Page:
Advertising – A trial through the ages for business and life


“There are a lot of great technicians in advertising. And unfortunately they talk the best game. They know all the rules … but there’s one little rub. They forget that advertising is persuasion, and persuasion is not a science, but an art.” – William Bernbach

Advertising is funny.

It requires creativity and unconventional thinking in a place where your individual ideas can make fast impacts on the world around us – all while working in a collaboration rich environment. Despite this, advertising isn’t typically given its due, nor spoken of in the same breath of other fields of creative design.

Typical thinking is ill-suited for the designer, so let’s go ahead and be atypical.

There are a lot of great technicians in advertising. And unfortunately they talk the best game. They know all the rules … but there’s one little rub. They forget that advertising is persuasion, and persuasion is not a science, but an art. – William Bernbach

Bill Bernbach is a big name in the advertising industry. While you won’t have heard the name as often as you might have heard of such fictional ad men as Don Draper (Mad Men TV Show) or Darrin Stephens (Bewitched TV Show), Bernbach shepherded a creative environment that has continued to shape pop culture in a way most entertainers could never hope to. His agency’s campaigns focused on simplicity, fun, creativity and collaboration. Where once the copy editor and the artist would work separately, under Bernbach they’d work hand in hand. This is the working environment that allows seemingly impossible briefs such as the Volkswagen Beetle to succeed. You may wonder what is so impossible about selling the VW? Well consider selling a small German automobile to America, a land of giant cars when World War II was fresh in the mind. To succeed in doing that takes more than a good product – it takes creative minds with good ideas and balls of steel.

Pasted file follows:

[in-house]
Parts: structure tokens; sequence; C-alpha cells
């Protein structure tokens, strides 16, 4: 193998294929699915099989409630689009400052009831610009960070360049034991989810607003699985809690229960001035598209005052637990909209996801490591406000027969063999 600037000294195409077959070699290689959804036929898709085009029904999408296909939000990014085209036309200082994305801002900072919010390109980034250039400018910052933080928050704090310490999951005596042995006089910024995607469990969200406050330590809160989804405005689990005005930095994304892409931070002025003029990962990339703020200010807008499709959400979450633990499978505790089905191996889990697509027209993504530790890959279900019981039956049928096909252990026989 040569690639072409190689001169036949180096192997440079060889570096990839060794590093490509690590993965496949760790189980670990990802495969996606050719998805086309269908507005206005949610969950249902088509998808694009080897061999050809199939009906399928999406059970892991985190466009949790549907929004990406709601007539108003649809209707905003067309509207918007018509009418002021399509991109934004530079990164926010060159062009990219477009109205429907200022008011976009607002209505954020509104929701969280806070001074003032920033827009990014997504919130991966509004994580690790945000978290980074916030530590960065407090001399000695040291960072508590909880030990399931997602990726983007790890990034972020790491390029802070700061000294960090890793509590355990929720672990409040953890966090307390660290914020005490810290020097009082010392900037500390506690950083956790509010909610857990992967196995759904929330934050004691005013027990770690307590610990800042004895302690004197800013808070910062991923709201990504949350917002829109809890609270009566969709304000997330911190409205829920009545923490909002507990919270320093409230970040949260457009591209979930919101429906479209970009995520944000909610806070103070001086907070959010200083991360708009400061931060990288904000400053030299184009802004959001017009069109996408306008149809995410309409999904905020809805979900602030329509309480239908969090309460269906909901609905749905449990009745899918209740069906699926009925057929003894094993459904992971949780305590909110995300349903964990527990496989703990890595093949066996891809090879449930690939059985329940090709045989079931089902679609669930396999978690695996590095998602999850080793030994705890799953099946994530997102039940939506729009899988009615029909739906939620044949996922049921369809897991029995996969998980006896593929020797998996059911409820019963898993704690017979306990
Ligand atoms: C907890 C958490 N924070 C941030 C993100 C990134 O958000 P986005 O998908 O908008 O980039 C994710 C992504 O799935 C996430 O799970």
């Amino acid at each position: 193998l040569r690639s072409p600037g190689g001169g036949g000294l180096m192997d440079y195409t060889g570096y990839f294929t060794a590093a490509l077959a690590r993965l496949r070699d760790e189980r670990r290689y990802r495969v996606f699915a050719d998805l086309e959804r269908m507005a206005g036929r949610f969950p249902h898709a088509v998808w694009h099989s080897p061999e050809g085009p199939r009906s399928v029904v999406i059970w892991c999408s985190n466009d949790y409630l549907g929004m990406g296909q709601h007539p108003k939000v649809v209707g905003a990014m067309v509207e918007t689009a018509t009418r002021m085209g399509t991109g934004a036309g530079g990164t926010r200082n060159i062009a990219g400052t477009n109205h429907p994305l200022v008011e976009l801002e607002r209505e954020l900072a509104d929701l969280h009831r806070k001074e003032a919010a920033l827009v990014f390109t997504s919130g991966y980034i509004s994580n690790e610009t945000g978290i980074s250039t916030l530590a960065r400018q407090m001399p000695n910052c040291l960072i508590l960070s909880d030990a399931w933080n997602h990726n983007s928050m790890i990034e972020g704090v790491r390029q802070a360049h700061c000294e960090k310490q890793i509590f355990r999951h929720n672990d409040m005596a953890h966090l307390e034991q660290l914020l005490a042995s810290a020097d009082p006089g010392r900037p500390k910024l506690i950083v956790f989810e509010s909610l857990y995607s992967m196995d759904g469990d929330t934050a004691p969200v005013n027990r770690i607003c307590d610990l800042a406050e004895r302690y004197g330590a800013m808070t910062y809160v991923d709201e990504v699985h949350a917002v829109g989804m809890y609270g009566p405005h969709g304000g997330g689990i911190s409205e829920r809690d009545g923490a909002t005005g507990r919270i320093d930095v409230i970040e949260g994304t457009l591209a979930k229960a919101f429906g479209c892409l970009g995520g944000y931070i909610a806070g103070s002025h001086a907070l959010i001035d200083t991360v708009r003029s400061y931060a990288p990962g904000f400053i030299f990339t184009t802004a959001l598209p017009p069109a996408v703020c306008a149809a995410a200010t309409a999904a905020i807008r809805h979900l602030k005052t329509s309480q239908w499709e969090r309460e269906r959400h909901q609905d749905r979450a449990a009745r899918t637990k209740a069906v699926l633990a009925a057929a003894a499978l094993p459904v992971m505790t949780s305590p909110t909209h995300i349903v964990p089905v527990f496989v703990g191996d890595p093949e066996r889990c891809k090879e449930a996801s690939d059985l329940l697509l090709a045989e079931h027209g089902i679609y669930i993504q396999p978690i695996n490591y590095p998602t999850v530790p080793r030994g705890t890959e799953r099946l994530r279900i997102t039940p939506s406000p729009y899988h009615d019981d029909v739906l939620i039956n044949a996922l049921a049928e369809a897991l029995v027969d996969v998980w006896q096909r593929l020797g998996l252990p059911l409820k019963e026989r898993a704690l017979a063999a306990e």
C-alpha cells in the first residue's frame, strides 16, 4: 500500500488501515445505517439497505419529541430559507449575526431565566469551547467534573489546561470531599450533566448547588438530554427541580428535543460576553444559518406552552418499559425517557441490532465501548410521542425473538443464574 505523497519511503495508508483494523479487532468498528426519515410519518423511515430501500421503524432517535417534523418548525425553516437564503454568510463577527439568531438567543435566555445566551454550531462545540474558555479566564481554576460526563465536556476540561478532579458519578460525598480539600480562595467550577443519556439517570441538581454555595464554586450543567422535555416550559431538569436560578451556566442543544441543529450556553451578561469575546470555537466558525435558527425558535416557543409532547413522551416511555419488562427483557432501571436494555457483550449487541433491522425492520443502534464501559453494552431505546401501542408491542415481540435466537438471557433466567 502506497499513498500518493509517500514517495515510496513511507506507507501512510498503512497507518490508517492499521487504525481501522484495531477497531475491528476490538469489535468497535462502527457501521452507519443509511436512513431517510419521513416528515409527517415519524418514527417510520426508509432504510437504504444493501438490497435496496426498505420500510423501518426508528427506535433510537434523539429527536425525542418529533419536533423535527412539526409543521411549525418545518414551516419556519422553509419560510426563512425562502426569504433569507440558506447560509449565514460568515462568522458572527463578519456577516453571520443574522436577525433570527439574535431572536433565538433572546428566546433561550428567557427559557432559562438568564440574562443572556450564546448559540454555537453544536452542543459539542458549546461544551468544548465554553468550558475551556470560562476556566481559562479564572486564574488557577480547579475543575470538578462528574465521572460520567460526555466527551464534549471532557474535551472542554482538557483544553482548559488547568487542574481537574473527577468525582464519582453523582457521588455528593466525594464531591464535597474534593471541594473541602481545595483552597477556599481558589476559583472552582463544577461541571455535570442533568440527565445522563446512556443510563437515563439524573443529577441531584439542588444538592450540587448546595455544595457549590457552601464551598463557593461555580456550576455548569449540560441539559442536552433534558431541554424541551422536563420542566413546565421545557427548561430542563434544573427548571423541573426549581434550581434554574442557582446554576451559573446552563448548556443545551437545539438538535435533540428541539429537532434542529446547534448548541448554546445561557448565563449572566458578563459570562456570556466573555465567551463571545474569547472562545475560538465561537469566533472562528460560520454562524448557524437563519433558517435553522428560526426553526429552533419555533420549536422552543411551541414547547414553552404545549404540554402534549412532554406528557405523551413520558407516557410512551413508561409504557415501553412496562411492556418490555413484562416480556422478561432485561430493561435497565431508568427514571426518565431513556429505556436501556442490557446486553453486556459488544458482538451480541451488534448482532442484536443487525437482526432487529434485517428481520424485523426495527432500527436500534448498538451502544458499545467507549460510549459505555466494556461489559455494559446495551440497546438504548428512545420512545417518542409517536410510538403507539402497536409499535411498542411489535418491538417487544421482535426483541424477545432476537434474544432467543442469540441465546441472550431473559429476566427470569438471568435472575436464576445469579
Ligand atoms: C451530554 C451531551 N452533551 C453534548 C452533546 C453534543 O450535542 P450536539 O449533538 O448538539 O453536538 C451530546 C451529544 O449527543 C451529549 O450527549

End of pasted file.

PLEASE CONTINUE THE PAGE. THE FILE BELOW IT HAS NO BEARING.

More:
Bernbach is only one of many great people who have changed how designers make an impact on the world. Though when I learned about important figures in design history, I didn’t hear very much about Bernbach, David Ogilvy or Mary Wells.

Why not?

Advertising has taught us not to trust it.

The most truthful part of a newspaper is the advertisements. – Thomas Jefferson

From birth we’re made to trust, and yet we’re all grown-ups who just don’t. If we could all get together and find the common link of that first liar in our lives, I’d wager it’d be an advertisement.

We have all been sold on something that wasn’t all it was cracked up to be, and it’s happened so often that we’re on our guard the moment anyone tries to sell us anything.

At least a used car salesman is personal, as they have to do the selling. They have to talk to you, they have to convince you and lie to your face so you’ll feel some personal responsibility for having trusted them. . When you’re in the advertising business, you have to sell from a distance. It could be the best used car in the world, but your job is at it’s most effective is when you get someone to let their guard down and consider your product – preferably without them realising you did anything. You have to do this because people who weren’t as talented as you, lied.

Advertising in itself isn’t lying.

There is always a reason to buy one product over another; conveying the right angle by choosing a way of presenting something to make it look it’s best. There’s always a way to sell a product’s strengths and there is no lost cause – you can sell the Nazi-approved small car to patriotic 50’s Americans without misleading anyone. Remember that.

Done correctly and ethically, it’s no more lying than make-up or a wonderbra.

Enough said. Source:

Enough said.

Those in the advertising industry who lied to you are people who may have known how to sell, but they didn’t know how to be creative. Uncreative salesmen are better suited to politics; we don’t need them in advertising.

You’ve likely heard of “Dumb Ways to Die”, a simple campaign developed by a Melbourne agency in service of safety around trains. “Dumb Ways to Die” is also the most successful viral media that has ever originated in Australia, and has won top industry awards. It’s something people loved, it made them laugh, it made them happy. It was a positive message, and it was done so damn well that the message reached a global audience.